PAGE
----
When we started Remodelista a decade ago, the ceramics boom was just getting going; 10 years later, a new crop of ceramicists (mostly women, for some reason) has changed the way we think about dinnerware. Here’s a roundup of 14 women ceramicists we’ve covered over the years, in no particular order.
N.B.: Their work sells out quickly, so it’s wise to add yourself to their mailing lists if you want to be informed when new batches come out of the kiln.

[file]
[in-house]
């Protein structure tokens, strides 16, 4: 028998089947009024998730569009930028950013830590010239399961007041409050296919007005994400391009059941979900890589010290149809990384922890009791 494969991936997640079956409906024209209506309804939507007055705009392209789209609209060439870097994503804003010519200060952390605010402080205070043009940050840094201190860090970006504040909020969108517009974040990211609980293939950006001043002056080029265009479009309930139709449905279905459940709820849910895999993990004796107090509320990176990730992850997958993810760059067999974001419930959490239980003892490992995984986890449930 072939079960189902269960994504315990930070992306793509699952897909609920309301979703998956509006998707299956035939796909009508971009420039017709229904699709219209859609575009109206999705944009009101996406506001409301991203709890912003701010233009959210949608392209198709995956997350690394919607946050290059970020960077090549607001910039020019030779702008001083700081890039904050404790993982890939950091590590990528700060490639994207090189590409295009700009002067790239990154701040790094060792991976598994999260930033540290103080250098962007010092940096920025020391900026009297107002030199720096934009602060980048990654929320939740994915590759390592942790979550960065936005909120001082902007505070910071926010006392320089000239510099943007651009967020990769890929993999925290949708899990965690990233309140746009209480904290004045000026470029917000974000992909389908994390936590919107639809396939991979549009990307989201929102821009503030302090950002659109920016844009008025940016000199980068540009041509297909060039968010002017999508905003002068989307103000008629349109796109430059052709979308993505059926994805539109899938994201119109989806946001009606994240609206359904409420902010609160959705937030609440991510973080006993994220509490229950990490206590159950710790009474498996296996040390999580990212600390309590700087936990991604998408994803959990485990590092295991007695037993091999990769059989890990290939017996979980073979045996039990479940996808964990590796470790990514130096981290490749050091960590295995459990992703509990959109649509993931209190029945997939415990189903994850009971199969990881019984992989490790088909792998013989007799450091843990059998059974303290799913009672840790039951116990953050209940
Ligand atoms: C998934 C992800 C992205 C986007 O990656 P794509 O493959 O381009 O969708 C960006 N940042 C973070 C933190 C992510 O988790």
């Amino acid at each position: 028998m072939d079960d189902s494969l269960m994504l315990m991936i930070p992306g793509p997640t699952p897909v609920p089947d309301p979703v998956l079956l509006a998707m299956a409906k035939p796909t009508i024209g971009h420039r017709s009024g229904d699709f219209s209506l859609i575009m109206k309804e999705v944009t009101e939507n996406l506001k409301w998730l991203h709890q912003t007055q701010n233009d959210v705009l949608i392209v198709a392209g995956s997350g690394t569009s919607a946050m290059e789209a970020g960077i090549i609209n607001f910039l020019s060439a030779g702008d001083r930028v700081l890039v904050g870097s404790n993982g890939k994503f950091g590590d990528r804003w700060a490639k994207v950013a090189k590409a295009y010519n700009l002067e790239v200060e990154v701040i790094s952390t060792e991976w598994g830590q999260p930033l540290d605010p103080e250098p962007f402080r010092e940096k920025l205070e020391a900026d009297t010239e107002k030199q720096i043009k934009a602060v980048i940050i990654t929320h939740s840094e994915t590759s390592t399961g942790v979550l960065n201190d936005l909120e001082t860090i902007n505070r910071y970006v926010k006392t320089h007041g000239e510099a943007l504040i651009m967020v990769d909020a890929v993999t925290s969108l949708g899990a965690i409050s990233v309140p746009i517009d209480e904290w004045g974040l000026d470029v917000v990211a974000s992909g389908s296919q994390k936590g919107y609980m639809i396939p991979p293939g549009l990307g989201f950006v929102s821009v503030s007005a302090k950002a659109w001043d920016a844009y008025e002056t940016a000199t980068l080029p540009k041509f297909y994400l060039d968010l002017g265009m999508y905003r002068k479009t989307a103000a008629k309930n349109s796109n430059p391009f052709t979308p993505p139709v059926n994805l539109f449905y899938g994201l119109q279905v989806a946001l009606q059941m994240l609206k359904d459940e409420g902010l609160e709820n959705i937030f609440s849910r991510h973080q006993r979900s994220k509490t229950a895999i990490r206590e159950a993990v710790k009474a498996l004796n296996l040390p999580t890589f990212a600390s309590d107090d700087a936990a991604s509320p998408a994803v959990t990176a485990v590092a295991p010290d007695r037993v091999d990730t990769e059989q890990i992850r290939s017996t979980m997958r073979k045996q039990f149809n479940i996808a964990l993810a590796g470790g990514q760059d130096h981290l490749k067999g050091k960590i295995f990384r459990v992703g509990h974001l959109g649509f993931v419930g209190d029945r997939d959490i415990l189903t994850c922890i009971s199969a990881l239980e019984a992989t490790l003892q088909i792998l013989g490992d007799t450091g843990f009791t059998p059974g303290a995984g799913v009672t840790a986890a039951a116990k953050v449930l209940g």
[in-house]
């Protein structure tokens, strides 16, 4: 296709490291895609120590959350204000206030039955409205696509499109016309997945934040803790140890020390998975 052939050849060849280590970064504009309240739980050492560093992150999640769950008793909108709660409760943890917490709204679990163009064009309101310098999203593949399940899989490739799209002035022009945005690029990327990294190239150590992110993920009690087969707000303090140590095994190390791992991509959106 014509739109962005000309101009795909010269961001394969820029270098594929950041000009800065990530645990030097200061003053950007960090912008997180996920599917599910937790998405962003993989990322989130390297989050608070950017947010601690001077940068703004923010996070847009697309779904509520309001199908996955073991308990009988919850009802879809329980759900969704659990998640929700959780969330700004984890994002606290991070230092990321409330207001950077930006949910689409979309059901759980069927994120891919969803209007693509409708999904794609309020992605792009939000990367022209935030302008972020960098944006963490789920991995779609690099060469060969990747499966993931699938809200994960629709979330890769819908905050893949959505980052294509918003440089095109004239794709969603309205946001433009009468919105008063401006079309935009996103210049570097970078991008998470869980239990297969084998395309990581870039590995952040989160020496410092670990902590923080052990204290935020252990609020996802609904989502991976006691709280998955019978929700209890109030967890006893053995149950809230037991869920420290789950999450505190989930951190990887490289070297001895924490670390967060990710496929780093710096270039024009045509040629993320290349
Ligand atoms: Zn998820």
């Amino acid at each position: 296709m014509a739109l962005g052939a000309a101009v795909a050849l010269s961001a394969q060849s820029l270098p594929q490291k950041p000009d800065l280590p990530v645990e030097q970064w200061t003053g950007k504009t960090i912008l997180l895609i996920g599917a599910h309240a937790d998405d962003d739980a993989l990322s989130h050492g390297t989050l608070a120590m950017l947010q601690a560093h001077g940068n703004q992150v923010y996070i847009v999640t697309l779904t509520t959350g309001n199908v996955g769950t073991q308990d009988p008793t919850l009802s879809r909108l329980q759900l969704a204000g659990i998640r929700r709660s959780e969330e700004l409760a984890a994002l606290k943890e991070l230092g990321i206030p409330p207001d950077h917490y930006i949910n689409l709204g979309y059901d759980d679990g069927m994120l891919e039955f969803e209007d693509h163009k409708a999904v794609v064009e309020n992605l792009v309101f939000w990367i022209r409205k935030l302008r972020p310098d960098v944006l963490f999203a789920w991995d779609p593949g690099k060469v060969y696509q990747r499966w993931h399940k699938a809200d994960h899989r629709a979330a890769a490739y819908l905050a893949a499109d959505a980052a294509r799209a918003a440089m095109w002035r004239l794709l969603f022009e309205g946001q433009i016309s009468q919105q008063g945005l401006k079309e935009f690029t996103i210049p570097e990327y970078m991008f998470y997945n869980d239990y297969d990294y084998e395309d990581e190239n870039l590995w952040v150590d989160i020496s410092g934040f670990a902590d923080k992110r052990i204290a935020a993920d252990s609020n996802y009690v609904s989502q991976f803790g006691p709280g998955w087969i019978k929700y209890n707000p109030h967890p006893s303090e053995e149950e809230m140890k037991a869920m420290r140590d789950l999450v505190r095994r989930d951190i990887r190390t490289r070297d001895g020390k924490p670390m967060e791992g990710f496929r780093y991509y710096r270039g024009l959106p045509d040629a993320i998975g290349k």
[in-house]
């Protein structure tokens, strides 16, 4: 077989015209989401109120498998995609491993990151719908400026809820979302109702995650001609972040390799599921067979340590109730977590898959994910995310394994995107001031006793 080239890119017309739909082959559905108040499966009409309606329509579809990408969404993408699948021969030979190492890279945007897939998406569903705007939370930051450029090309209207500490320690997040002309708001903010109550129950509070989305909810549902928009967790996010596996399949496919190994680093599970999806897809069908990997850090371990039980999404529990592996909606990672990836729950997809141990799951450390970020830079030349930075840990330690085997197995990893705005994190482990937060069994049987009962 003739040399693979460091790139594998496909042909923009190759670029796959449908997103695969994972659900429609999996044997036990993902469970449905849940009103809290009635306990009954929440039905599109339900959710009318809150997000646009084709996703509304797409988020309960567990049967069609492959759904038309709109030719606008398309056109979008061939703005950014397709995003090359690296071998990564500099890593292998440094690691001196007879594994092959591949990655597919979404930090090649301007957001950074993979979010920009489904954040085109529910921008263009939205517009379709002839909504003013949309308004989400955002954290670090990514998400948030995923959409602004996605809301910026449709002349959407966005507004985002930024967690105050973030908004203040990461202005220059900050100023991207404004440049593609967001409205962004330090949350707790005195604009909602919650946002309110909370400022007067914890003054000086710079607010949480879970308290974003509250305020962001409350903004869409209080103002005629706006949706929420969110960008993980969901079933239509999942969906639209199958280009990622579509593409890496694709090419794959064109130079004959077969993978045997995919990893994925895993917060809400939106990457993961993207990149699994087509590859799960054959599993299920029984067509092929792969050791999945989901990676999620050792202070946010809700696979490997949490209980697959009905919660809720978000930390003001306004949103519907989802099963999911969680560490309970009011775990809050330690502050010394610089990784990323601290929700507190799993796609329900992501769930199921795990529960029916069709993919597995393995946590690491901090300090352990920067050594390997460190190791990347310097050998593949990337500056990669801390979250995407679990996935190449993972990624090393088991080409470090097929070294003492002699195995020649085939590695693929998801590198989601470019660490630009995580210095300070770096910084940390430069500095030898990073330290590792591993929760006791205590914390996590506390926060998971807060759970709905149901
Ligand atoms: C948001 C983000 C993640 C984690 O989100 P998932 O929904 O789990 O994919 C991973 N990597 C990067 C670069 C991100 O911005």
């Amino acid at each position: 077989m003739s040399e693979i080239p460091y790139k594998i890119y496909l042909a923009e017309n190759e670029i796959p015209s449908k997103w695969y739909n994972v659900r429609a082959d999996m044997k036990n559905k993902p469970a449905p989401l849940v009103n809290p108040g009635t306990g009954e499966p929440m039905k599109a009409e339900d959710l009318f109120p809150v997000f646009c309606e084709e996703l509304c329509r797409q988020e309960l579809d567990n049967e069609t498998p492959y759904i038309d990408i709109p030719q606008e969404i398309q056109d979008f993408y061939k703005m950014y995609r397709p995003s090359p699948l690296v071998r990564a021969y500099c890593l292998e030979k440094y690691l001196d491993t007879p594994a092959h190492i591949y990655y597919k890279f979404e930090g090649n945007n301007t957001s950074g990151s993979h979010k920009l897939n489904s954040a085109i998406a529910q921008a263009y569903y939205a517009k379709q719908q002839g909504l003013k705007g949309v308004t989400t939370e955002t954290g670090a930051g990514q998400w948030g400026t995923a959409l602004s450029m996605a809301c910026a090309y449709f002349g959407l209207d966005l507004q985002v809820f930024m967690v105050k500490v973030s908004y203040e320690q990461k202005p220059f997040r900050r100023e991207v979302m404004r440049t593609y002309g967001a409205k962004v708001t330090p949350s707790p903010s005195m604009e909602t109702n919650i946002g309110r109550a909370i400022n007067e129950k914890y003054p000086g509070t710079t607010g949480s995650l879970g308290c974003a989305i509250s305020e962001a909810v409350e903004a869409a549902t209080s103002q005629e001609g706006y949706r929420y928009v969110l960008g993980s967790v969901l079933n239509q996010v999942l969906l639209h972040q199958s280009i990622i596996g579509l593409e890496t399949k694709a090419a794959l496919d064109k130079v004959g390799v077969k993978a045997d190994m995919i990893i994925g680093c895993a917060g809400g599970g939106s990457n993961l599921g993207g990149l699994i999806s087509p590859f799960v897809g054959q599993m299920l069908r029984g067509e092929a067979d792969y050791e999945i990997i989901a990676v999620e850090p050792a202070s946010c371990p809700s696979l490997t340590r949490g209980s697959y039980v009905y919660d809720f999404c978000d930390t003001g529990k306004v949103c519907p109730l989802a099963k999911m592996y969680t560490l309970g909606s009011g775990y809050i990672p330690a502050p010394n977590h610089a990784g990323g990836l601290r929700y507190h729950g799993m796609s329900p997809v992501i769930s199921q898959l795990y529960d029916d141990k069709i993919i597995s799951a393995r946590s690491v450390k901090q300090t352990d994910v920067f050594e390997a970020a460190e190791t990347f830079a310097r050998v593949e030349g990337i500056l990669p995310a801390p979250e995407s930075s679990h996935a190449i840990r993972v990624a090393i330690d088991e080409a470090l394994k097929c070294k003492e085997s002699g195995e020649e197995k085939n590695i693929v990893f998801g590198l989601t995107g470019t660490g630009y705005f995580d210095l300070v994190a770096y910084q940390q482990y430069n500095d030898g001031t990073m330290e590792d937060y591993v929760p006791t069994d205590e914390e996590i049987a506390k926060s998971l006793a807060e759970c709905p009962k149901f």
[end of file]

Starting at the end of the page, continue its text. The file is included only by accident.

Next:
Tracie Hervy Above: We’ve admired Tracie Hervy’s delicate, perfectly proportioned ceramic pieces for a while now; but we hadn’t seen her work in person until this fall’s Field + Supply in Kingston, NY (it was worth the wait). We especially like her Shallow White Stoneware Tray, which is $88 from new online shop Bloomist. Sarah Kersten Above: We first got to know Bay Area ceramicist Sarah Kersten when she exhibited at our Remodelista markets; she’s since gone on to grow her practice to include dinnerware, fermentation jars, covered bowls, and vases. Her Ceramic Nesting Bowls are $65 for a medium size or $260 for a set of three at Food52. Notary Ceramics Above: Founded by Portland, OR-based Sarah Van Raden, Notary Ceramics uses locally sourced clays and is focused on minimal forms (including the Simple Mugs shown above); the pieces are available directly from Notary Ceramics and from Erica Tanov. (And see a French countryside table setting featuring Notary Ceramics in our post Expert Advice: How to Set a Table Like a Frenchwoman.) Clam Lab Above: Clam Lab founder Clair Catillaz focuses on “elegant, form-focused objects that are made to be touched and used” and are produced in small batches on a human-powered kick wheel or cast from handmade molds. (Read more about her practice at Ceramics Inspired by 20th Century Forms.) The Gray Venus Vase shown above is $320 from Primary Essentials. Janaki Larson Above: Janaki Larsen, a potter based in Vancouver, British Columbia, says, ““I love dirt. Everything about it, the colors, the smell, the feel. It wasn’t the academic aspect of art that really interested me, I just wanted to make things.” Her ceramics have a wabi-sabi quality and are glazed in matte blacks, grays, and whites (Janaki refers to these hues as her ‘non-colors'”). Her pieces are available directly from Janaki Larsen. Akiko Above: Akiko Graham, originally from Hokkaido, Japan, makes handmade stoneware tableware—either wheel thrown or slab built—in her Seattle studio. Her work can be seen in some of Seattle and San Francisco’s best-known restaurants (Dahlia Lounge, the Slanted Door, Sitka & Spruce, among others). For ordering information, go to Akiko’s Pottery. Natalie Weinberger Above: Natalie Weinberger is a Brooklyn-based studio potter and ceramic designer working on a range of custom and creative projects; her work can be found at Primary Essentials in Brooklyn. (Also see her ceramic lamps at Object of Desire: Retro Stone-Cold Lamps by a Brooklyn Maker.)